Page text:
Ring of Fire solar eclipse happens on Thursday

Skywatchers will want to be on the lookout for a solar eclipse happening Thursday morning, June 10. It will be the first solar eclipse of the year, and the moon will almost entirely block the sun leaving only a little of the sun outside of the moon's shadow. The only part of the sun visible from behind the moon is a ring, which gives the eclipse its ring of fire name.

Unfortunately, only a few locations will be able to see the total eclipse. Areas include parts of Canada, Greenland, and northern Russia. Most of the world will only see a partial solar eclipse, which will be more visible in the northern hemisphere. Skywatchers in parts of the eastern US, northern Alaska, most of Canada, parts of the Caribbean, Europe, Asia, and northern Africa will see the partial solar eclipse.

A solar eclipse occurs when the moon moves between the Earth and the sun blocking some or possibly all of the light produced by the sun. During the annual eclipse, the moon is far enough from the earth that it's too small to block out the entire sun leaving a ring of light in the sky.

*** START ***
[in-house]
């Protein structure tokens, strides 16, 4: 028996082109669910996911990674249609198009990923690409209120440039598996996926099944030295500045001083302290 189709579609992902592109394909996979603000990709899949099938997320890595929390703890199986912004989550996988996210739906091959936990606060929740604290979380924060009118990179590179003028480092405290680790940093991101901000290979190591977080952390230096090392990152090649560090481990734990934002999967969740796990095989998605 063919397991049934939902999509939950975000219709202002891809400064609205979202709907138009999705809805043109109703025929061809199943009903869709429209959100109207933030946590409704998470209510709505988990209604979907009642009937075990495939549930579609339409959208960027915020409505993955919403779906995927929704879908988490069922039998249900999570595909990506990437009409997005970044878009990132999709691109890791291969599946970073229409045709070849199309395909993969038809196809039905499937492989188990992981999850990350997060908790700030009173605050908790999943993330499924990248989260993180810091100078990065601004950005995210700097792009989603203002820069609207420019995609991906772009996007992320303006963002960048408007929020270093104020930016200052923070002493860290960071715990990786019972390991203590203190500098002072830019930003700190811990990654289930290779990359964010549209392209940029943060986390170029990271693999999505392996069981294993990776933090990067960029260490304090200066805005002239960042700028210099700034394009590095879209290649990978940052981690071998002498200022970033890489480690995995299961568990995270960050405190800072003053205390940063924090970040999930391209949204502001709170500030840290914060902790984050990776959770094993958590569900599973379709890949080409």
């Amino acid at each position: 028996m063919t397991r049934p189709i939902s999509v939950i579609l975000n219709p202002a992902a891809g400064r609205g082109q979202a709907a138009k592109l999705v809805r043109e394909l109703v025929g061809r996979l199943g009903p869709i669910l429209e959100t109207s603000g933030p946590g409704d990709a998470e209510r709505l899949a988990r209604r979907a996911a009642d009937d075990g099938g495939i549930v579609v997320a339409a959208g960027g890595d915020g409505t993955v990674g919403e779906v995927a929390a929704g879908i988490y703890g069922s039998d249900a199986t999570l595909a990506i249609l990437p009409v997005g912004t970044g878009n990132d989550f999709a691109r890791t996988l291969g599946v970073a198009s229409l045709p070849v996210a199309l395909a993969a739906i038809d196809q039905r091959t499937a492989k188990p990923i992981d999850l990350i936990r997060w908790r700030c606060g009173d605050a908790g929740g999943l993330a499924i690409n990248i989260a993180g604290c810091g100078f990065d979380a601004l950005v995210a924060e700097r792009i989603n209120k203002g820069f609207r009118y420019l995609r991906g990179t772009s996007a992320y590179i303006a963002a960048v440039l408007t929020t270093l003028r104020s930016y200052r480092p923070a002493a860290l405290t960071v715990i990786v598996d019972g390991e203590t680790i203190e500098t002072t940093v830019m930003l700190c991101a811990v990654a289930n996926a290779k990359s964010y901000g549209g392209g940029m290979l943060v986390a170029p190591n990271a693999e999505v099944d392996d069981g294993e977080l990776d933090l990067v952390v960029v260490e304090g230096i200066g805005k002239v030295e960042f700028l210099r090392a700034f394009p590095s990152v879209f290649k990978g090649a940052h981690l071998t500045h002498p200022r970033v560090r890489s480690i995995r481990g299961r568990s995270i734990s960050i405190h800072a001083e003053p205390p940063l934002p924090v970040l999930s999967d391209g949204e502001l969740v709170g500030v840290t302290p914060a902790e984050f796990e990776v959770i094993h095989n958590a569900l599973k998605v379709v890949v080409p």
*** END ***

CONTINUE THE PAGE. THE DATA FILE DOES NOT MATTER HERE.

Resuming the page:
The eclipse will last about 100 minutes, starting at sunrise in Ontario, Canada, traveling northward until the greatest part of the eclipse happens around 8:41 AM local time in Greenland. The eclipse will end at sunset in northeastern Siberia. NASA says the "Ring of fire" phase occurs when the moon covers at least 89 percent of the sun and can last up to three minutes and 51 seconds at every point along its path.

The partial solar eclipse seen in other areas will only see part of the sun blocked. It will appear as if the moon has taken a bite out of the sun. Anyone planning to look at the eclipse should remember that you can't look directly at the sun.